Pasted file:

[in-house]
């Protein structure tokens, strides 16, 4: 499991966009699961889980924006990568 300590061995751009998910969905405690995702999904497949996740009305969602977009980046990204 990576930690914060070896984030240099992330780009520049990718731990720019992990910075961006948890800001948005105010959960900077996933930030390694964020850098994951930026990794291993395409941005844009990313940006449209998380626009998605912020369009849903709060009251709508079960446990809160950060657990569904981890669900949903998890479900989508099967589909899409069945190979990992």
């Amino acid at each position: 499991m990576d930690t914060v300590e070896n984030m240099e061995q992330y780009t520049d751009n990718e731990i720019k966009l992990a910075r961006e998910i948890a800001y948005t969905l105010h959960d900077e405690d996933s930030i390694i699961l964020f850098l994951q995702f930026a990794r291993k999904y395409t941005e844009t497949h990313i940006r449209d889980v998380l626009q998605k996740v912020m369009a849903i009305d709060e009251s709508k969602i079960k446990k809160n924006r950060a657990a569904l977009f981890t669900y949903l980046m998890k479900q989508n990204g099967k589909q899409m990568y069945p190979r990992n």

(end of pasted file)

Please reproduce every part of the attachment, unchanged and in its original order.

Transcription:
[in-house]
């Protein structure tokens, strides 16, 4: 499991966009699961889980924006990568 300590061995751009998910969905405690995702999904497949996740009305969602977009980046990204 990576930690914060070896984030240099992330780009520049990718731990720019992990910075961006948890800001948005105010959960900077996933930030390694964020850098994951930026990794291993395409941005844009990313940006449209998380626009998605912020369009849903709060009251709508079960446990809160950060657990569904981890669900949903998890479900989508099967589909899409069945190979990992």
């Amino acid at each position: 499991m990576d930690t914060v300590e070896n984030m240099e061995q992330y780009t520049d751009n990718e731990i720019k966009l992990a910075r961006e998910i948890a800001y948005t969905l105010h959960d900077e405690d996933s930030i390694i699961l964020f850098l994951q995702f930026a990794r291993k999904y395409t941005e844009t497949h990313i940006r449209d889980v998380l626009q998605k996740v912020m369009a849903i009305d709060e009251s709508k969602i079960k446990k809160n924006r950060a657990a569904l977009f981890t669900y949903l980046m998890k479900q989508n990204g099967k589909q899409m990568y069945p190979r990992n």